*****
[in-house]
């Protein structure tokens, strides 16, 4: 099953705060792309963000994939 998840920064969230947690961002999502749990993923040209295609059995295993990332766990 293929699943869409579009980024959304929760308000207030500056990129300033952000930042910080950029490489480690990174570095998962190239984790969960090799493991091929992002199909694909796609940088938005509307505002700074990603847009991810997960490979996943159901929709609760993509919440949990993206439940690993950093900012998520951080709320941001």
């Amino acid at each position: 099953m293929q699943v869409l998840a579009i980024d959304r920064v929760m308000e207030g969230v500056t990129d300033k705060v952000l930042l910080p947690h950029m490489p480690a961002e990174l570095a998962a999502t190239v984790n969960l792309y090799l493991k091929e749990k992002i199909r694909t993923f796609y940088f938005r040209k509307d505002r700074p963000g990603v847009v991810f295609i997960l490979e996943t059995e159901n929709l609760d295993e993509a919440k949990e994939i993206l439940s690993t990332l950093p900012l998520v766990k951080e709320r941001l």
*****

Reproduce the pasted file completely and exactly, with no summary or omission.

[in-house]
């Protein structure tokens, strides 16, 4: 099953705060792309963000994939 998840920064969230947690961002999502749990993923040209295609059995295993990332766990 293929699943869409579009980024959304929760308000207030500056990129300033952000930042910080950029490489480690990174570095998962190239984790969960090799493991091929992002199909694909796609940088938005509307505002700074990603847009991810997960490979996943159901929709609760993509919440949990993206439940690993950093900012998520951080709320941001």
């Amino acid at each position: 099953m293929q699943v869409l998840a579009i980024d959304r920064v929760m308000e207030g969230v500056t990129d300033k705060v952000l930042l910080p947690h950029m490489p480690a961002e990174l570095a998962a999502t190239v984790n969960l792309y090799l493991k091929e749990k992002i199909r694909t993923f796609y940088f938005r040209k509307d505002r700074p963000g990603v847009v991810f295609i997960l490979e996943t059995e159901n929709l609760d295993e993509a919440k949990e994939i993206l439940s690993t990332l950093p900012l998520v766990k951080e709320r941001l």